Program 916,
  November 15, 2005

 

A. A Technique that Differentiates Alzheimer's Disease from Another Dementia

Narrator:
This is Science Today. A non-invasive MRI technique that's called arterial spin labeling has been found to be as accurate as invasive scanning techniques in distinguishing between Alzheimer's disease and frontotemporal dementia. Norbert Schuff, who led the University of California , San Francisco study, says arterial spin labeling is a technique that basically measures the supply of blood flow in the brain.

Schuff: The beauty of this new technique is that it is entirely based on MRI techniques. So, you can easily attach it to the conventional MRI scan and in addition to that, we can measure the blood flow without any trace or injecting anything. Usually blood flow is measured by injecting some radioactive material or a dye.

Narrator: This technique's ability to distinguish between Alzheimer's disease and frontotemporal dementia is an important finding.

Schuff: At the early stage, those dementias are very difficult to separate. So, it will be very important to differentiate them at an early stage because they have different courses.

Narrator: For Science Today, I'm Larissa Branin.

B. A New Approach Towards Understanding Degenerative Diseases

Narrator: This is Science Today. Researchers at the University of California , Santa Barbara have discovered a new approach to understanding the cellular processes of Alzheimer's and other degenerative diseases. Research scientist Ratnesh Lal, who led the study, says misfolded proteins in the cell membrane and changes in the electrical properties of cells, provide the explanation for the cell degeneration.

Lal: So all the effort in the last thirty-five years or so have been to see how the plaque causes the disease. So we are confident that you do not need the plaque to have the toxicity that you see in the cell. So then we're going to the actual cell level and show that indeed that's what happens.

Narrator: Understanding the basic cause of the formation of these plaques found in Alzheimer's and other degenerative diseases may lead to new therapeutics and diagnostic techniques.

Lal: So now the point is, you can control the activity of these structures by using chemicals and those chemicals are basically drug molecules.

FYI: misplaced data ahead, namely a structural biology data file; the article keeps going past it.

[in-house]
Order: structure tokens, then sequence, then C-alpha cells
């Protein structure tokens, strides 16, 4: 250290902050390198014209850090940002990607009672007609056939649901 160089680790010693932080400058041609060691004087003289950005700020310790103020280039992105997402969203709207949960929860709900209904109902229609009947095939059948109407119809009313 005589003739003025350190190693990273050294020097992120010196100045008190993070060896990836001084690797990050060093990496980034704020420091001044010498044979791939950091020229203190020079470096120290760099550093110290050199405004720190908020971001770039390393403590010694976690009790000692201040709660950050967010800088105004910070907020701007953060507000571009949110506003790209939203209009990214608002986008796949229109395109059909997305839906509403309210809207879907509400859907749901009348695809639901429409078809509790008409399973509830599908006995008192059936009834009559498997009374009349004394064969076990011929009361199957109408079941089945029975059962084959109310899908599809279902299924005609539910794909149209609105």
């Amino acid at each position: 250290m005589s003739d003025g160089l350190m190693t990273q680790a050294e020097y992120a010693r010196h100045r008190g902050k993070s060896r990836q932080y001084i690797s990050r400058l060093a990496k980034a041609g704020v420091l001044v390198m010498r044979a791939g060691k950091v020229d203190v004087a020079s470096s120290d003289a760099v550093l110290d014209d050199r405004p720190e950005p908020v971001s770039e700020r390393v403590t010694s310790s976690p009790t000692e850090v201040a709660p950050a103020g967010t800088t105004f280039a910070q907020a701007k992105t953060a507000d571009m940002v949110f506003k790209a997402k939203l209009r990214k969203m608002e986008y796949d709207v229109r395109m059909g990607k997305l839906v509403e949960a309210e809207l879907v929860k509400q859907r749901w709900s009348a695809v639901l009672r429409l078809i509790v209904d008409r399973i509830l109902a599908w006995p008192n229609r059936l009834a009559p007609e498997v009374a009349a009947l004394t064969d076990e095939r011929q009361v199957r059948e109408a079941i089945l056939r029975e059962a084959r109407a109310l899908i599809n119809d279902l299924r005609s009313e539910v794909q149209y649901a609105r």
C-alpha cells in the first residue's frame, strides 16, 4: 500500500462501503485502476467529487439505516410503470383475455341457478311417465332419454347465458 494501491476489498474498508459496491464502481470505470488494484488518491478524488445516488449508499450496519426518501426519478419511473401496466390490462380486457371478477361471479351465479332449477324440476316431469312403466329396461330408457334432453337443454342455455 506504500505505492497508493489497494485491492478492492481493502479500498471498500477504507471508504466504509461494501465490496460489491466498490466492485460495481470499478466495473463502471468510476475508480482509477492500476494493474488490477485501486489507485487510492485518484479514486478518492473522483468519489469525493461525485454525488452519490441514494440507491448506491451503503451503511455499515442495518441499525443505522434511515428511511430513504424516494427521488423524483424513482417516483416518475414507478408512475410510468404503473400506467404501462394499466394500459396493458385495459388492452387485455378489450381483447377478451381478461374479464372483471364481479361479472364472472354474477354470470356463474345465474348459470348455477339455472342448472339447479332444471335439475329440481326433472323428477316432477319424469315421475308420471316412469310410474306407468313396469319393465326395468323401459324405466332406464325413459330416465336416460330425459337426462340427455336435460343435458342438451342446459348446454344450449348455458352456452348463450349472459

Narrator: For Science Today, I'm Larissa Branin.

C. Can Sunlight Help Prevent Skin Cancer?

Narrator: This is Science Today. Can sunlight help prevent skin cancer? While the issue is controversial, Daniel Bikle, a professor of medicine and dermatology at the University of California , San Francisco , says evidence shows this may be the case for some skin cancers.

Bikle: Sunlight, ultraviolet light is important for the production of vitamin D in the skin. We know from the work now that I've done and others, that the skin only makes this hormone from vitamin D that's produced in the skin, but it also responds to this hormone in terms of promoting differentiation. Well, the problem with cancer is it's a state where differentiation fails. So the question is, if people are not making vitamin D within their skin and not converting that vitamin D in the skin to this hormone, are they more susceptible to developing skin cancer from whatever cause chemicals or ultraviolet light?

Narrator: Bikle and colleagues at the San Francisco Veterans Affairs Medical Center will study this link further. For Science Today, I'm Larissa Branin.

D. National Lab Develops a Portable Radiation Monitoring System

Narrator: This is Science Today. In an effort to protect the nation from radiological or nuclear attack, physicists at the Lawrence Livermore National Laboratory have developed a portable radiation monitoring system. Nuclear physicist Dan Archer, says the Adaptive Radiation Area Monitor, or ARAM, can detect small amounts of radioactive materials from a distance and at speeds up to 60 miles per hour.

Archer: We developed the radiation detector system such that you could scan for radioactive material moving at highway speeds or pedestrian carry speeds or toll booth type speeds or packaged speeds on a conveyor belt, but the real novelty in this is being able to find very, very small amounts of radioactive material moving at sixty miles per hour down the road without ever having to slow the traffic down.

Narrator: The system was demonstrated successfully at Federal Express in Denver , and used to scan traffic in a major city. It has also been used as part of a larger network.

Archer: It's a commercially-available technology being used across the country, from coast-to-coast.

Narrator: For Science Today, I'm Larissa Branin.

E. Bone Quality May Have More to Do with Fracture Risk than Bone Quantity

Narrator: This is Science Today. In trying to identify why aging bones become more brittle, researchers at the Lawrence Berkeley National Laboratory discovered it's not necessarily associated with bone density. Robert Ritchie, who also serves as chairman of Material Sciences at the University of California , Berkeley , led the study.

Ritchie: With age, the mineral density diminishes. So, in essence, there's less bone there and that was considered to be the reason why you were more prone to fracture. That theory is known as bone quantity. And it's clearly the case; you do lose bone with age. But there's been studies of late which have tried to look at the risk of fracture in people with the same bone density, but of different age groups and they found that there was not a perfect correlation.

Narrator: Ritchie studied bone of all ages and found that changes in bone quality , or how the bone resists to formation and growth of cracks, are what lead to breaks.

Ritchie: So, it's not to say that bone density is unimportant, but there's something else going on there as well.

Narrator: For Science Today, I'm Larissa Branin.

 

 

 

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